Small Business Institute executive director Bernard Swanepoel
Not-for-profit organisation Small Business Institute (SBI) executive director Bernard Swanepoel on Thursday said that South Africa has less small businesses than it did 25 years ago.
He was addressing delegates at the SBI SME Indaba in Johannesburg where he said it was concerning that South Africa was at odds with the rest of the world.
He said in 1995 small businesses employed 30% of South Africans, which is now down to 5%, which he said was the opposite of what is happening in other functioning economies.
He said it was also worrying that in a country built by and designed for large businesses, we also have fewer large businesses.
“The thing that should scare us in a country where it is all about jobs and employment is that only 28% of formal jobs exist in the SME sector. This is an enormous problem. This is what is wrong in our country. We do not have the environment in which small businesses are comfortable and are able to employ people,” he pointed out.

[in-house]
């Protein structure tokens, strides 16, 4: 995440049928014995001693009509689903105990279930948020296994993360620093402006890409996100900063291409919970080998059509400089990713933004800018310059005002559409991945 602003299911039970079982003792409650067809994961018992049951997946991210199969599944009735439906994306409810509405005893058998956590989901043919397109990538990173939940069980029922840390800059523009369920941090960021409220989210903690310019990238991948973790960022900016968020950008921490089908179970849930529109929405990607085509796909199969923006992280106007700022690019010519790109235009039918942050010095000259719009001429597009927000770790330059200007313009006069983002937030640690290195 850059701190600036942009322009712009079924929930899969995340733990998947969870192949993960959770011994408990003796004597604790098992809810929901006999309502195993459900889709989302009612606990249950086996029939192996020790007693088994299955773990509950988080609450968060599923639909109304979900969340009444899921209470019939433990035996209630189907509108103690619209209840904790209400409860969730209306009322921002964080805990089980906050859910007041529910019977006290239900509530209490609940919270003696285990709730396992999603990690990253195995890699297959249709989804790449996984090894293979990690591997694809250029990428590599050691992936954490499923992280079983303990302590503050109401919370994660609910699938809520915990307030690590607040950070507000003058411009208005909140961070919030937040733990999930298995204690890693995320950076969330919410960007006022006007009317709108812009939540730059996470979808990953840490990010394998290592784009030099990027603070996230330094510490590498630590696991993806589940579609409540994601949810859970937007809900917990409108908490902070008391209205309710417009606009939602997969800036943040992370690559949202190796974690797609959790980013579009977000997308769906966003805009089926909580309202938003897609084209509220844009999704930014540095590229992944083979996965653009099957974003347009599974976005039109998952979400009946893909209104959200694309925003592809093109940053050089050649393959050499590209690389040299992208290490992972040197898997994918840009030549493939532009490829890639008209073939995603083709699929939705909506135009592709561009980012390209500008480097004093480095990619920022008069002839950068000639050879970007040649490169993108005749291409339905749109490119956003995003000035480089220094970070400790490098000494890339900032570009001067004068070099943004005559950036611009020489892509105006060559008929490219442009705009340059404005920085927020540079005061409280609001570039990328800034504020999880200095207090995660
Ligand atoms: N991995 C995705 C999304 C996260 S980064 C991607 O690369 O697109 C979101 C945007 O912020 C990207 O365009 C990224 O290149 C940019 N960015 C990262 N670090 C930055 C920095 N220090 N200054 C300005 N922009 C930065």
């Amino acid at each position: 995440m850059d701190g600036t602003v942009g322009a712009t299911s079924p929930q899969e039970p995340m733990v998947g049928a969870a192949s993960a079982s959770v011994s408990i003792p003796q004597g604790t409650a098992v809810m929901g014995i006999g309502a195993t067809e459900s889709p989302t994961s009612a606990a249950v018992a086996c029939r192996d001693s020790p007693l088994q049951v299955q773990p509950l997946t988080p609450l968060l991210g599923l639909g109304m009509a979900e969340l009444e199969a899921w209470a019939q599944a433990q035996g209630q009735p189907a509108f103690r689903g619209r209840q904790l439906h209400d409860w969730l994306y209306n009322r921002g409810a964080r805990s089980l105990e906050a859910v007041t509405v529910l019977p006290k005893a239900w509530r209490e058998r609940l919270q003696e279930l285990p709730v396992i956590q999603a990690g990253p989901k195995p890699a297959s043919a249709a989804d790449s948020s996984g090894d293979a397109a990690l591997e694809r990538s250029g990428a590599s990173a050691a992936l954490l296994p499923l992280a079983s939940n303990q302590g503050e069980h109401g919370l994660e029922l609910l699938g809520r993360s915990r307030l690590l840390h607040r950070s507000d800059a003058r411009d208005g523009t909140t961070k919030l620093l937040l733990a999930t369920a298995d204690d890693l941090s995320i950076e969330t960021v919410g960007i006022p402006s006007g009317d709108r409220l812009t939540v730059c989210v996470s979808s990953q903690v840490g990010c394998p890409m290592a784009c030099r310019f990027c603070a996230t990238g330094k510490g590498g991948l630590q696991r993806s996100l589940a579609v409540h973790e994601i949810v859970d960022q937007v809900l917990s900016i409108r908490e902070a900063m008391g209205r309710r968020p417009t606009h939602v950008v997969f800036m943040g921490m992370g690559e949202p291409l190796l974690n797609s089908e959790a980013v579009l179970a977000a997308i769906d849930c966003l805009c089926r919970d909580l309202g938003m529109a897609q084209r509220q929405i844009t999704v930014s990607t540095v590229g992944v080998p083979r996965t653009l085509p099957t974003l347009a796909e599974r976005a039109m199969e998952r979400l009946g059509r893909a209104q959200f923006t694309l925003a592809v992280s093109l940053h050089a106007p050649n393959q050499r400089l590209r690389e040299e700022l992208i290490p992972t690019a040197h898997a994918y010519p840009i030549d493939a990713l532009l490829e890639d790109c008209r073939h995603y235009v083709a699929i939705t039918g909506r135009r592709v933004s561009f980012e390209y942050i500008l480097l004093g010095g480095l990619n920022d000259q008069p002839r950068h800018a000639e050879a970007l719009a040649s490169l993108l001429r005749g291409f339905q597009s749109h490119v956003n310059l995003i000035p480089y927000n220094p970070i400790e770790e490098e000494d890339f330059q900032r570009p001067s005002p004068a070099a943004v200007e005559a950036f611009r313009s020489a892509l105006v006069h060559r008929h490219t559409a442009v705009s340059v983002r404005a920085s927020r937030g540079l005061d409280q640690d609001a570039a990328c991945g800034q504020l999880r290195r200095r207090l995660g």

Swanepoel said the statistics should be worrying to all those who have been involved in policy-making.
“Our [economy is] over concentrated. We can be irritated about this but that is just the reality of our economy,” he highlighted.
Swanepoel added that 70% of small businesses fail and close within two years, which was the reason liquidations were at a higher level.
He said it was tough to be in business, especially as a small business. He said 31 businesses with turnovers of less than R10-million a year close their doors every week.
He said most small businesses were facing considerable challenges on a daily basis, making it difficult for them to run their businesses.
Swanepoel said it was not fair for small businesses to spend eight days on compliance.
He said despite government committing verbally to paying suppliers on time, most SBI members continue to complain about late invoices.
“We don’t only expect government to pay on time, we want everybody to pay on time, because small businesses can’t be the balance sheets of big businesses and small businesses surely can’t be the funders of government,” Swanepoel said.